Munira Mirza is a former Deputy Mayor of London, and co-author of the Policy Exchange report ‘Living apart together: British Muslims and the paradox of multiculturalism’.
It is hard to know whether Boris Johnson’s comments about the burka would have provoked the same hysteria had they been made outside the August silly season, but one suspects they would not have received much notice if said by almost any other senior politician.
Ken Clarke has argued for a ban on wearing the burka in law courts, describing the garment as “a kind of bag”. None of the people now lining up to attack Johnson were vocal about Clarke’s comments. Emily Thornberry said she wouldn’t want a woman in a burka looking after her child. The Commissioner of the Metropolitan Police didn’t seek guidance as to whether her remarks constituted a criminal offence.
If Jeremy Wright and Ruth Davidson truly believe that anyone who describes the burka in derogatory terms is ‘crossing a line’, then we must ask why they have never criticised the many other senior politicians who have done so, such as Anna Soubry and Sadiq Khan.
In fact, Johnson’s article was reasonable, balanced and a thoughtful defence of Muslim women’s right to choose how they live. Unlike supposedly liberal leaders in the EU, like Emmanuel Macron, who ban the burka in their countries, Johnson argued that Muslim women should be free to make their own minds up.
However, what he refused to do was pretend to be neutral about the burka itself. He didn’t use clever words to avoid expressing his views, as politicians often do. He said what he believed, and in doing so, expressed what many people – including crucially, many Muslim women – believe.
A cursory look at the internet will reveal numerous Muslims – Gina Khan, Qanta Ahmed, Sabria Jawhar, Taj Hargey, Suad Farah – who share his opinion about the burka and agree that ridiculing it is a legitimate way of discouraging people from wearing it. They are not indifferent to its effects, but actively want to reduce its use. You have a right to wear what you like – and we have a right to express disapproval. If this is ‘bullying’, then what is the complete prohibition that operates in many places in Europe? It is ironic that many of Johnson’s fiercest critics are the same people urging us into an ever closer union with burka-banning EU countries.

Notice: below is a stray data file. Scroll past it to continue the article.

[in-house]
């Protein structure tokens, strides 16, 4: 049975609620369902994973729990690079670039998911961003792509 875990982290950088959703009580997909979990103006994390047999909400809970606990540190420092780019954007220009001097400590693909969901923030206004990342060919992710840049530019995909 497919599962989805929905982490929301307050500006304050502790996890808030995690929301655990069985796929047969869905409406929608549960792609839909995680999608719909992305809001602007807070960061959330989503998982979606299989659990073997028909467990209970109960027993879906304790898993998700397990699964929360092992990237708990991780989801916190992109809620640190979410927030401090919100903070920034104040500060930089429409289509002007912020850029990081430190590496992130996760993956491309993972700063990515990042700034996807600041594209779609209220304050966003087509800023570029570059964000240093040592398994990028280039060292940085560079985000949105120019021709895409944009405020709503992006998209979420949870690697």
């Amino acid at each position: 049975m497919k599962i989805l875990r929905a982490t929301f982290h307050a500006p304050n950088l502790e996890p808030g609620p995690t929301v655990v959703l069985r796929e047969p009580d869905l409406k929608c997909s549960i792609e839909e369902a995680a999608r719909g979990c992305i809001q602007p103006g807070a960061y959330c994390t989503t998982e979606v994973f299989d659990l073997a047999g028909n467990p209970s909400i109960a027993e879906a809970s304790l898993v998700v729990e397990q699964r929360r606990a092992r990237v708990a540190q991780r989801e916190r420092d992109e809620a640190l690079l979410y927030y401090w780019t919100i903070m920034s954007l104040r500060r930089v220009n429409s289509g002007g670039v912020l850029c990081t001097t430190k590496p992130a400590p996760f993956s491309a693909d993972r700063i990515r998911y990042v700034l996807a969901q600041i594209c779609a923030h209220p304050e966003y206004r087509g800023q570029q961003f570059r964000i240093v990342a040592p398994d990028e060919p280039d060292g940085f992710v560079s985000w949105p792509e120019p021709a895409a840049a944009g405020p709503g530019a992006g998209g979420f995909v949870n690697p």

There are some people now trying to argue that you should be critical of the burka but without using critical language. And that mocking people’s religious choices – no matter how extreme – is tantamount to racism. Did gay rights campaigners tread on eggshells about Christian beliefs when they argued for legalising gay marriage? Were feminist politicians in the UK supersensitive about Catholic beliefs during the abortion debate in Ireland? No, they disagreed powerfully, sometimes offensively, in a bid to persuade the public of their views. Mockery of religious practices is not everyone’s choice of tactic, but to act like it is beyond the pale is disingenuous and hypocritical.
Johnson genuinely dislikes the burka, and has felt this way for as long as I’ve known him. Not because he is ignorant about Islam. Quite the opposite. He knows far more about Islam and Islamic cultures than most of the politicians who are now lining up to attack him. He sees that the burka is a recent cultural accretion, which has been championed by extremists in many countries around the world and is actively opposed by moderate Muslims. That some women in the West freely choose to wear it doesn’t make it any more palatable. It remains a symbol of gender inequality (if it wasn’t, why don’t men wear it too?) and it is intended quite literally to limit the interaction between Muslim women and other people.
Johnson is the one treating Muslims as equals, expecting them to be part of the debate rather than left in a ghetto. He has bothered to learn about their customs, read their literature and understand the internal debates within their religion. He knows how badly many Muslim women are treated around the world and made girls’ education a priority whilst he was at the FCO. He made the issue of FGM in the UK a priority whilst he was Mayor of London. He met Muslim ‘community leaders’ yet also questioned them if he suspected they did not represent the full diversity of opinion amongst Muslims.
Recent polls show that a majority of British people want to follow the example of France and Denmark and ban the burka outright. Johnson disagrees and seeks to hold the line for liberal values. Those who have piled on him with wild accusations of Islamophobia and pandering to the hard right are either confused or disingenuous. By spinning his critique of Islamist fundamentalist practice as an ‘attack on Muslim women’ they throw moderate Muslims under the bus and empower the unrepresentative grievance mongers and extremists who masquerade as Muslim community spokesmen. Worst of all, by enforcing a rigid code of political correctness utterly at odds with public sentiment they destroy the middle ground of politics and open the door to the real extremists.